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Hampton Court's worst enemy: how we deal with the mealybug

Date: 21 October 2019

Author: Claire Ford

Here in the Hampton Court Palace Nursery, we grow over 100,000 bedding plants per year for the seasonal flower bed displays. Garden pests such as bugs and plant disease are something that all gardeners with plots large and small have to deal with. At Hampton Court we look after 60 acres of formal gardens and hundreds of thousands of plants, making these pests some of our worst enemies. In response, we in the nursery glasshouses use an extensive biological control programme throughout the year, introducing natural predators to control any plant pest and diseases we may have. One of our most persistent pests is the dreaded mealybug. Small, white and fluffy: cute? No, mealybug!

These sap-sucking bugs love protected plants, especially permanent and established stock plants in greenhouses, they love the warm damp climate, and like to cling to the underside of leaves, crevices of the branches, anywhere cosy and dry on a plant. Their bodies are the shape of woodlice, but covered in white dusty wax filaments. They can be up to 2mm in size, can be spotted individually or as an infestation en masse. Either way, seeing them is bad news, as at their worst they can kill off branches, even whole plants. Other evidence of their presence is black sooty mould on the leaves; this is due to them producing lots of honeydew. Although they are slow moving and stay on the same plant as it grows, if they form an infestation and it becomes too heavy for the plant and drop to lower leaves, then their spread can threaten other plants nearby.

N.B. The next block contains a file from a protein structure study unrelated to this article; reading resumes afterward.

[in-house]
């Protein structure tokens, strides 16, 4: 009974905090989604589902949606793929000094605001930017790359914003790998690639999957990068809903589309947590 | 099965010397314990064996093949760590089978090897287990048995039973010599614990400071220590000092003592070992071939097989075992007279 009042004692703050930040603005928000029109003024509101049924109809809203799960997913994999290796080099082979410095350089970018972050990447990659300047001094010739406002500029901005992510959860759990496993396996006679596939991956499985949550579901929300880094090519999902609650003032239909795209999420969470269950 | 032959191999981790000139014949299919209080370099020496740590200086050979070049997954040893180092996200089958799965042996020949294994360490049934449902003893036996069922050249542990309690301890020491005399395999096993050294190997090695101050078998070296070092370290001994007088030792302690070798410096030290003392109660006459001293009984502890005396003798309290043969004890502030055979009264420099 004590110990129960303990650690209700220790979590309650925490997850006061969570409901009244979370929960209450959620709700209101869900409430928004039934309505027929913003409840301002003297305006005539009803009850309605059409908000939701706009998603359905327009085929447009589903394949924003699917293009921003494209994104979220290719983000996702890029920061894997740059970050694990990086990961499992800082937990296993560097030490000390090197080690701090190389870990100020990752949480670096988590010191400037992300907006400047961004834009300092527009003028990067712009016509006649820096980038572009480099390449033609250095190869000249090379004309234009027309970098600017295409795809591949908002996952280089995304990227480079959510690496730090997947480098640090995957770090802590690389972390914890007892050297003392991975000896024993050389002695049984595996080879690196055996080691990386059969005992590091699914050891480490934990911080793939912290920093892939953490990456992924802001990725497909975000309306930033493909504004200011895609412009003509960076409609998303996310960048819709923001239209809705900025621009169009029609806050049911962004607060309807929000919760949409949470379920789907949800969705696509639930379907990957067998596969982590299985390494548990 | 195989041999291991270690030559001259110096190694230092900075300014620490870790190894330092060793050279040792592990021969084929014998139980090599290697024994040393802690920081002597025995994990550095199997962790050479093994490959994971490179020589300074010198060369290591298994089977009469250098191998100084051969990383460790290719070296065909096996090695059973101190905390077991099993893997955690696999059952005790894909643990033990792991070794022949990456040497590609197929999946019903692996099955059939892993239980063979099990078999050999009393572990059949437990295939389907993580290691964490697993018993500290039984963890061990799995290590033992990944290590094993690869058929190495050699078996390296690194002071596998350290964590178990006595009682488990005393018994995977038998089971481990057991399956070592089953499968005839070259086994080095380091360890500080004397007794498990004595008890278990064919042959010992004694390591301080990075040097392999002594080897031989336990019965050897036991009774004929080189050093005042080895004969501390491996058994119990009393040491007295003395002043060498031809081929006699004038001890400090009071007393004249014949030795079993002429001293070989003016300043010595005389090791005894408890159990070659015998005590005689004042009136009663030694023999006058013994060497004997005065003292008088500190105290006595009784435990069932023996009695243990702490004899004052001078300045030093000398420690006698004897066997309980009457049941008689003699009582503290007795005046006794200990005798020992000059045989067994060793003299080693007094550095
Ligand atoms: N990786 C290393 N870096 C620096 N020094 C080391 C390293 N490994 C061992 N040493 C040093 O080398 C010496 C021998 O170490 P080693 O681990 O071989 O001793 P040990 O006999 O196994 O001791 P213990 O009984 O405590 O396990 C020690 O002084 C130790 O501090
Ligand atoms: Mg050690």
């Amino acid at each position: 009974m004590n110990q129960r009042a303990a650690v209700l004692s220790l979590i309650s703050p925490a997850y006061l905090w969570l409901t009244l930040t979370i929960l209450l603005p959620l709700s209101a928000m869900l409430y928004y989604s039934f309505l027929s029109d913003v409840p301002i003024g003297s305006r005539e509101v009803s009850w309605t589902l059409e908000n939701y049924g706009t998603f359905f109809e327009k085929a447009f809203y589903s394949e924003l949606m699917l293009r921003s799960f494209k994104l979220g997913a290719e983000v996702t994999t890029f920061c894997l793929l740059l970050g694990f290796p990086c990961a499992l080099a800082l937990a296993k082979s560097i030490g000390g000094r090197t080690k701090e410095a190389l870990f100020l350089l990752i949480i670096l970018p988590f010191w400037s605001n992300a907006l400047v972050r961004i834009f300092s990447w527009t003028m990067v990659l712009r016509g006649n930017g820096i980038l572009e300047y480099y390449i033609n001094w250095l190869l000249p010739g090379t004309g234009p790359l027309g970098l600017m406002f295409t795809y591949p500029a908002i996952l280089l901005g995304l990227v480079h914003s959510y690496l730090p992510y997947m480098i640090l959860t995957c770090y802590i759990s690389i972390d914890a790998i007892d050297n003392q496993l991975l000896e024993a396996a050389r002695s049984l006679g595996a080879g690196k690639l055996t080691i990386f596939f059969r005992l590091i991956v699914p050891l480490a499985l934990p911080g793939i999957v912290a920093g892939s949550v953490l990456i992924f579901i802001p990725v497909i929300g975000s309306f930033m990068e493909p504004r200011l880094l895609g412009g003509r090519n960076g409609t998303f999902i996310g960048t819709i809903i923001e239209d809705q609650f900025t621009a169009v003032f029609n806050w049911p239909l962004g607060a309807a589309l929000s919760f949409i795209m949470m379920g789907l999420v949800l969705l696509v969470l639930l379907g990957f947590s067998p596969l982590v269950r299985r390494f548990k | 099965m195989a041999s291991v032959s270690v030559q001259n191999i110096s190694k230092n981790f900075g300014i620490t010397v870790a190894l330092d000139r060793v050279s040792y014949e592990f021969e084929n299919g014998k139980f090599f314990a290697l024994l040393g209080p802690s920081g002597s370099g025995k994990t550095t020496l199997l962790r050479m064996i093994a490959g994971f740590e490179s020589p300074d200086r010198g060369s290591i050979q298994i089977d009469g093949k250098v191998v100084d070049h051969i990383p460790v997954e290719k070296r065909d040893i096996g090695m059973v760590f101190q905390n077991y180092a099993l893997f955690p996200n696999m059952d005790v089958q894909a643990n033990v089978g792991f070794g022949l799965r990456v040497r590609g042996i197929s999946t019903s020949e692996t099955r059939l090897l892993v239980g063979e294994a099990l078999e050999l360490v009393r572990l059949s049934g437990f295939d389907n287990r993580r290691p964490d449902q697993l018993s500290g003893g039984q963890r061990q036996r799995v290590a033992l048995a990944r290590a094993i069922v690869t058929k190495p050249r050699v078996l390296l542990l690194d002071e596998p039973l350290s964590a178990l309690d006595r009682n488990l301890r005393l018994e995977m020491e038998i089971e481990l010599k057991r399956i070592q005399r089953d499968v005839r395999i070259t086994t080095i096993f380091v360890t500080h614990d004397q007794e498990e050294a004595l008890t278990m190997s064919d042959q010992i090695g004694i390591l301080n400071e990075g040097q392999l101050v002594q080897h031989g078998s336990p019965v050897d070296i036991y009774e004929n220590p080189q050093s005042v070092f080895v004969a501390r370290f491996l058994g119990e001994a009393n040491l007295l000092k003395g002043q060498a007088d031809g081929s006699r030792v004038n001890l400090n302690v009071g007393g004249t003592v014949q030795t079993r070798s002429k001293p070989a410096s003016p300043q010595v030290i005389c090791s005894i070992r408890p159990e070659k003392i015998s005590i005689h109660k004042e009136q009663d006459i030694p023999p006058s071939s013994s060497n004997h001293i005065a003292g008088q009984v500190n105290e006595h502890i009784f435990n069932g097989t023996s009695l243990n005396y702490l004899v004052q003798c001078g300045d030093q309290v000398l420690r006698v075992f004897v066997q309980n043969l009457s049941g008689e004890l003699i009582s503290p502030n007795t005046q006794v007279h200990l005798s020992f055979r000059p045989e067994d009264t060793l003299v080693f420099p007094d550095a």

Here's the good news: this bug can be controlled with vigilance, pro-activeness and bio-controls. Biological controls are used to combat plant pests in the Hampton Court nursery because these are natural predators and work in harmony with nature, meaning we use very few pesticide sprays. We use the bio-control Australian ladybird, Cryptolaemus montrouzieri, one of its predators, which feasts on large infestations of mealybugs. Another control is the Leptomastix dactylopii wasp, as great fliers they can cover more plants. The female wasp lays up to 100 eggs into the mealybug, feeding off the body fluids which shrinks and kills the bug. Other predators, lacewings, can also feed on young mealybugs. But blasting with a good jet of water can also clean the plant if bugs are found in domestic houseplants.

Overall, be vigilant to hopefully be mealybug-free!

Claire Ford
Nursery Grower at Hampton Court Palace

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